Western media romanticizes World War II, but few folks in the U.S. are familiar with the global conflict that dominated the back half of the 1910s and destroyed European empires. If Franz Ferdinand is just an alt-rock band to you, check out these five books about World War I to get better acquainted with the military campaigns that would change the world forever.
On November 11 each year, citizens in the U.S., France, Belgium, U.K., and Commonwealth honor the memory of those who fought and died in various armed conflicts. Called Armistice Day or Veterans Day, the government observance falls on the anniversary of the peace treaty that ended World War I.
Although World War II was the deadliest conflict by far, World War I bears the distinction of being the first modern military crisis. Various states engaged in chemical warfare, and the extent and prevalence of battlefield injuries prompted advances in medical science.
I disagree with the romanticization of war in general. However, to avoid addressing the inherent atrocities of armed conflict only rallies support for its practice. That all being said, I have curated a short list of books about World War I that will give readers a comprehensive look at the political and social origins and ramifications of the global crisis.
5 Books about World War I
All Quiet on the Western Front by Erich Maria Remarque
Written by a German veteran and originally titled Im Westen nichts Neues, All Quiet on the Western Front examines the difficulties former soldiers face when they try to re-integrate with civilian society.
World War I was one of the earliest conflicts in which soldiers’ post-traumatic stress disorder (PTSD) was addressed. At the time, the condition was known as “shell shock.” It would be decades before the condition was officially named and documented.
For an idea of how PTSD was handled during World War I, pick up Erich Maria Remarque’s story “of a generation of men who, even though they may have escaped its shells, were destroyed by the war.”
The Guns of August by Barbara W. Tuchman
Most individuals’ knowledge of World War I begins and ends with the assassination of Austrian Archduke Franz Ferdinand. Of course, as is the case with most historic tragedies, there’s a lot more to the story.
In The Guns of August, Barbara W. Tuchman examines the decisions and conditions that led to the “War to End All Wars,” and how the conflict might have been spared for small changes. She limits her range to the first month of World War I, providing a focused and detailed study of the crisis’ origins.
Even if the assassination of Franz Ferdinand isn’t the be-all, end-all of the World War I narrative, it’s still worth taking a good look.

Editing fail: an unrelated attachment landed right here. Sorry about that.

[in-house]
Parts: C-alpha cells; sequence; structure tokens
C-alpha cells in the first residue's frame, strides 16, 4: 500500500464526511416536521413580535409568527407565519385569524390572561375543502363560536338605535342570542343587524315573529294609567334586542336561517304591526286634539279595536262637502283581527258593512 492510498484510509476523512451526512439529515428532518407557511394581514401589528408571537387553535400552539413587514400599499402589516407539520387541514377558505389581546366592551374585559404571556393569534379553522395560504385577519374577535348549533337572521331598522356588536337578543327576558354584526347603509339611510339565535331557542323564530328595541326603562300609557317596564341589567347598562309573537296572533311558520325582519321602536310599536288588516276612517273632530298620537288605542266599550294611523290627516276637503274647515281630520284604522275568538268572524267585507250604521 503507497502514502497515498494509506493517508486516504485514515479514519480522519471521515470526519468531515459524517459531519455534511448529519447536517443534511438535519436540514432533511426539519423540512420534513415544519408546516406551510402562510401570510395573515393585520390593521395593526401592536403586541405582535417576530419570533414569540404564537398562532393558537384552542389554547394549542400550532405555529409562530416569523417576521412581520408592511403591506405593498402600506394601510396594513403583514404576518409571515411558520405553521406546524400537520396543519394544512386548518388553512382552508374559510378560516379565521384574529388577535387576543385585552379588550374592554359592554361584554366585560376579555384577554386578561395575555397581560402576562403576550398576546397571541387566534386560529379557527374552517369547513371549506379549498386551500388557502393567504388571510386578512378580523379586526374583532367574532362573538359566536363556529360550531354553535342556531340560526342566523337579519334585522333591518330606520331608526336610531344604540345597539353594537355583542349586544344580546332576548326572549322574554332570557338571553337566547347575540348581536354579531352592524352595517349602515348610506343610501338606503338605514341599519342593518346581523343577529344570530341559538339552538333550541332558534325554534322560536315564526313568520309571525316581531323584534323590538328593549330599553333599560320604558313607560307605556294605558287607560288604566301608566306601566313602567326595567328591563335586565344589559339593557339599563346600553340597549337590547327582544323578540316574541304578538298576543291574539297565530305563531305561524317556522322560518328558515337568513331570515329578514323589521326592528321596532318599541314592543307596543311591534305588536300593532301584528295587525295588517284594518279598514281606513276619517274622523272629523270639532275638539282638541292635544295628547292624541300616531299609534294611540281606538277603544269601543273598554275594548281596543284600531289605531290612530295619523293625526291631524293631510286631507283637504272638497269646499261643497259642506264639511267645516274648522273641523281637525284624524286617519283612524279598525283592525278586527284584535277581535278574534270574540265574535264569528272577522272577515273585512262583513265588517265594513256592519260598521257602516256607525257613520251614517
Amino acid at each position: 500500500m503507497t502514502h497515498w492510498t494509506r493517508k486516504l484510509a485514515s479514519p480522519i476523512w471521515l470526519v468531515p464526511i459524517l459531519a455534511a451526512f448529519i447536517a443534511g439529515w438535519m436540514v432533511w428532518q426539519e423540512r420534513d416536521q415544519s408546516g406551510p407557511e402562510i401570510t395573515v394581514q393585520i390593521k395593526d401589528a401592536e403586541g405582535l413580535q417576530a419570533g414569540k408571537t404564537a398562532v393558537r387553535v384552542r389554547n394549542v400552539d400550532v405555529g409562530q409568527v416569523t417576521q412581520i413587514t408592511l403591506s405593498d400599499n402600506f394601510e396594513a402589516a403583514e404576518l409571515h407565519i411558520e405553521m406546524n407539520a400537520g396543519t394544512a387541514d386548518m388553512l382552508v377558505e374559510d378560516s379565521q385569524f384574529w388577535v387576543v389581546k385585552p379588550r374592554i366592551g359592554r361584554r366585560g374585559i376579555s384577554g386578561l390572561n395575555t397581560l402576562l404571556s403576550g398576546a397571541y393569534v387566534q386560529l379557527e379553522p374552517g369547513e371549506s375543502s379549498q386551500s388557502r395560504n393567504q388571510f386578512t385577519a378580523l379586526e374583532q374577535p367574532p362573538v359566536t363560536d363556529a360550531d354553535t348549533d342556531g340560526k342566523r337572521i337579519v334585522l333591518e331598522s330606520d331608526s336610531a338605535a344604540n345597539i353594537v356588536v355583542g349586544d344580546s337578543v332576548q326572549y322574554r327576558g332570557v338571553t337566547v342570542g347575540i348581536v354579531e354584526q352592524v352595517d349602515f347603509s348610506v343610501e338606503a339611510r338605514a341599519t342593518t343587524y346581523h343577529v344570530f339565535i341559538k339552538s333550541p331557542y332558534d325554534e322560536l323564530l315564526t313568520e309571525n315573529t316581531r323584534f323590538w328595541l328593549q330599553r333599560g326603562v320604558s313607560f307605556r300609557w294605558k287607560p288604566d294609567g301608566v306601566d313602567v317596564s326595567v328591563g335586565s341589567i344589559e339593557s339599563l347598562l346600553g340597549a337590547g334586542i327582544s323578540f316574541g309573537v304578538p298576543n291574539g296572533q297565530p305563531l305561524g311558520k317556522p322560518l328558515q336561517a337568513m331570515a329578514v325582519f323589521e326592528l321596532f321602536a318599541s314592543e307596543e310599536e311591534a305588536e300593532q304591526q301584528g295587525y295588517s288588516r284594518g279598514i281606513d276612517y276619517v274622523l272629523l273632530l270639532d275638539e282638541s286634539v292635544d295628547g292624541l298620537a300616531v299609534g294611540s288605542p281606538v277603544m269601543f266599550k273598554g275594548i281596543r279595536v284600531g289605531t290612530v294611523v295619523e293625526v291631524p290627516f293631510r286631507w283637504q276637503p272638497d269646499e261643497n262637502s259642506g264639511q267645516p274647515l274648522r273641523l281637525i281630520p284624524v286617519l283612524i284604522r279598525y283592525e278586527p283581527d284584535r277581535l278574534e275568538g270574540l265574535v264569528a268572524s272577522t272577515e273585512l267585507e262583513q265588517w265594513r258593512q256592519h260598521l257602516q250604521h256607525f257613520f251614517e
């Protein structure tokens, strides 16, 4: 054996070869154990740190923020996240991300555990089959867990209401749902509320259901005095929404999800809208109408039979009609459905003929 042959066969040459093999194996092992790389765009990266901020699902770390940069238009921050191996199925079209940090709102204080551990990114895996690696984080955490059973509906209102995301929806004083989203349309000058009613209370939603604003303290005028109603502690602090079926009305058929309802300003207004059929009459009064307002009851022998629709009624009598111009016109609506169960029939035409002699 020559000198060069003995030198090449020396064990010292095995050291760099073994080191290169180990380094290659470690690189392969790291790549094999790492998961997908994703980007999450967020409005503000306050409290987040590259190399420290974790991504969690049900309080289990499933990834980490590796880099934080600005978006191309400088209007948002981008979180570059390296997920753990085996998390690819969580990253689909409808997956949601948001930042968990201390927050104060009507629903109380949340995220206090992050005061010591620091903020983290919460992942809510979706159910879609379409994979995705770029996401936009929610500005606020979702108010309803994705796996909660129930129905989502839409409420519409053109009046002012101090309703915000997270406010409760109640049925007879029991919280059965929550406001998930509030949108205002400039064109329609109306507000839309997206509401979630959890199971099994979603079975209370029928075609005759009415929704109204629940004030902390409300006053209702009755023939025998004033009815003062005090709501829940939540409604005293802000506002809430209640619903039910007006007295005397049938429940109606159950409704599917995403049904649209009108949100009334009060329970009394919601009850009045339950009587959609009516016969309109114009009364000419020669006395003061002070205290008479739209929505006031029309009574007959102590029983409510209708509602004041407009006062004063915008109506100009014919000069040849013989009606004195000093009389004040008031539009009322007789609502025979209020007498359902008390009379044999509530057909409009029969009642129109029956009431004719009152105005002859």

Tim Butcher’s The Trigger follows Gavrilo Princip — the teenage revolutionary responsible for the archduke’s death — on his journey through Bosnia and Serbia. The author places particular focus on the social, political, and economic elements that led to Princip’s radicalization and involvement with the Yugoslav nationalist group, Young Bosnia.
In the age of ISIS, the century-old story told in The Trigger gives insight into what makes young people join radical movements.
Storm of Steel by Ernst Jünger
This World War I memoir from German soldier Ernst Jünger brilliantly explores the nationalist fervor that affected many of the conflict’s fighters. Moreover, Storm of Steel (German: In Stahlgewittern) provides 21st-century civilians the opportunity to understand war’s capacity for turning an individual into a survival-driven machine.
For readers curious about the dynamics of trench warfare — another hallmark of World War I — Storm of Steel offers a firsthand account of the horrific battle scenes and tactics involved.
Paris 1919: Six Months That Changed the World by Margaret MacMillan
If the archduke’s assassination is the leading fact people know about World War I, then the impact of the Treaty of Versailles on World War II is the second. The agreement was supposed to guarantee a perpetual world peace. Instead, it created an environment in which nationalism and ethnic conflicts would fester and boil.
Margaret MacMillan’s Paris 1919 follows the Big Three — Woodrow Wilson, David Lloyd George, and Georges Clemenceau — as they hash out the pact that would set the course, not only for Adolf Hitler’s rise to power in 1933, but also for various civil conflicts across Europe and the Middle East in the decades to follow.
What are your favorite books about World War I? Want to see book lists related to other armed conflicts? Let me know in the comments!
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